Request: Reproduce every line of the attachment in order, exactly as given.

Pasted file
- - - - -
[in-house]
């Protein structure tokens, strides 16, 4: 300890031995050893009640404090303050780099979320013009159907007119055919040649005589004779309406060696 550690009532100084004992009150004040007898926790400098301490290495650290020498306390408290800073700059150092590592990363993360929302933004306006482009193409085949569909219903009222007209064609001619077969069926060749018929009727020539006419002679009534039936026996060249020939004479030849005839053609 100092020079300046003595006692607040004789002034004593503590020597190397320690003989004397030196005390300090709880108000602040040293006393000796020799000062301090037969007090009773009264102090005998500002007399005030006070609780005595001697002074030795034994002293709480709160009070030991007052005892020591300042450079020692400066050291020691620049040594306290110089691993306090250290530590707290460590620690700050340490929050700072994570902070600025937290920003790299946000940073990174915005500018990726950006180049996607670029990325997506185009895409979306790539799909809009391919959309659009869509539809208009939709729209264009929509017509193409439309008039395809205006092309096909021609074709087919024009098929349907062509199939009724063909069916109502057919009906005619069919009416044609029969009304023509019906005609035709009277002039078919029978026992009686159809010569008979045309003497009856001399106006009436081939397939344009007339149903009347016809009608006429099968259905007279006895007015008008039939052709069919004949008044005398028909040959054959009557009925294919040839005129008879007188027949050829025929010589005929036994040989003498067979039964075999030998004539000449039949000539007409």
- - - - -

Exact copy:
[in-house]
């Protein structure tokens, strides 16, 4: 300890031995050893009640404090303050780099979320013009159907007119055919040649005589004779309406060696 550690009532100084004992009150004040007898926790400098301490290495650290020498306390408290800073700059150092590592990363993360929302933004306006482009193409085949569909219903009222007209064609001619077969069926060749018929009727020539006419002679009534039936026996060249020939004479030849005839053609 100092020079300046003595006692607040004789002034004593503590020597190397320690003989004397030196005390300090709880108000602040040293006393000796020799000062301090037969007090009773009264102090005998500002007399005030006070609780005595001697002074030795034994002293709480709160009070030991007052005892020591300042450079020692400066050291020691620049040594306290110089691993306090250290530590707290460590620690700050340490929050700072994570902070600025937290920003790299946000940073990174915005500018990726950006180049996607670029990325997506185009895409979306790539799909809009391919959309659009869509539809208009939709729209264009929509017509193409439309008039395809205006092309096909021609074709087919024009098929349907062509199939009724063909069916109502057919009906005619069919009416044609029969009304023509019906005609035709009277002039078919029978026992009686159809010569008979045309003497009856001399106006009436081939397939344009007339149903009347016809009608006429099968259905007279006895007015008008039939052709069919004949008044005398028909040959054959009557009925294919040839005129008879007188027949050829025929010589005929036994040989003498067979039964075999030998004539000449039949000539007409």